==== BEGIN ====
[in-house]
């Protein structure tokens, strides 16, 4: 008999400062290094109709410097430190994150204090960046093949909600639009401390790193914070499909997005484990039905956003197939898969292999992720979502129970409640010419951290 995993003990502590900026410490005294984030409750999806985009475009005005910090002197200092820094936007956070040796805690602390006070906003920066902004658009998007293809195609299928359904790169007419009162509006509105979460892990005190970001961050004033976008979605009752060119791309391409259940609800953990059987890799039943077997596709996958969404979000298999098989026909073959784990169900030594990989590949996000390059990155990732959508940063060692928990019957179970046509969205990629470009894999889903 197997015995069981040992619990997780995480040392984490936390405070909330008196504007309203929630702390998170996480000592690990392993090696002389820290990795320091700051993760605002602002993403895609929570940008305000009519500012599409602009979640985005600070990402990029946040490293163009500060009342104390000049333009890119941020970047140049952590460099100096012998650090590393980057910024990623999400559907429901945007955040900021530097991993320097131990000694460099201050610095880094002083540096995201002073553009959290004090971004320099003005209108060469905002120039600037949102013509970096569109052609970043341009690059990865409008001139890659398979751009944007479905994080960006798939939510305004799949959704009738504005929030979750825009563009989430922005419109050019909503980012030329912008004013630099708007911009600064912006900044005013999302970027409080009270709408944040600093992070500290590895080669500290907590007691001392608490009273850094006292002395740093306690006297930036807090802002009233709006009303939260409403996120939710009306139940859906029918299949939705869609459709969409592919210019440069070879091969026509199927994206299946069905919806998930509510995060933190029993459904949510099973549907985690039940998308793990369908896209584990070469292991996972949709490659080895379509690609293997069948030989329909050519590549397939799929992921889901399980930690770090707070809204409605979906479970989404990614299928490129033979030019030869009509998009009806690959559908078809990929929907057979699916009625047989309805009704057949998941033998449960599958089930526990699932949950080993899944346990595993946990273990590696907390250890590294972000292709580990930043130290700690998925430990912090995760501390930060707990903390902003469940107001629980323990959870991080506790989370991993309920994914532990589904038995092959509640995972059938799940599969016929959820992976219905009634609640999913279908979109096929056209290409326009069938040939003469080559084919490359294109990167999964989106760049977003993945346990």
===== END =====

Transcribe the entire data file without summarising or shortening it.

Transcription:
[in-house]
């Protein structure tokens, strides 16, 4: 008999400062290094109709410097430190994150204090960046093949909600639009401390790193914070499909997005484990039905956003197939898969292999992720979502129970409640010419951290 995993003990502590900026410490005294984030409750999806985009475009005005910090002197200092820094936007956070040796805690602390006070906003920066902004658009998007293809195609299928359904790169007419009162509006509105979460892990005190970001961050004033976008979605009752060119791309391409259940609800953990059987890799039943077997596709996958969404979000298999098989026909073959784990169900030594990989590949996000390059990155990732959508940063060692928990019957179970046509969205990629470009894999889903 197997015995069981040992619990997780995480040392984490936390405070909330008196504007309203929630702390998170996480000592690990392993090696002389820290990795320091700051993760605002602002993403895609929570940008305000009519500012599409602009979640985005600070990402990029946040490293163009500060009342104390000049333009890119941020970047140049952590460099100096012998650090590393980057910024990623999400559907429901945007955040900021530097991993320097131990000694460099201050610095880094002083540096995201002073553009959290004090971004320099003005209108060469905002120039600037949102013509970096569109052609970043341009690059990865409008001139890659398979751009944007479905994080960006798939939510305004799949959704009738504005929030979750825009563009989430922005419109050019909503980012030329912008004013630099708007911009600064912006900044005013999302970027409080009270709408944040600093992070500290590895080669500290907590007691001392608490009273850094006292002395740093306690006297930036807090802002009233709006009303939260409403996120939710009306139940859906029918299949939705869609459709969409592919210019440069070879091969026509199927994206299946069905919806998930509510995060933190029993459904949510099973549907985690039940998308793990369908896209584990070469292991996972949709490659080895379509690609293997069948030989329909050519590549397939799929992921889901399980930690770090707070809204409605979906479970989404990614299928490129033979030019030869009509998009009806690959559908078809990929929907057979699916009625047989309805009704057949998941033998449960599958089930526990699932949950080993899944346990595993946990273990590696907390250890590294972000292709580990930043130290700690998925430990912090995760501390930060707990903390902003469940107001629980323990959870991080506790989370991993309920994914532990589904038995092959509640995972059938799940599969016929959820992976219905009634609640999913279908979109096929056209290409326009069938040939003469080559084919490359294109990167999964989106760049977003993945346990």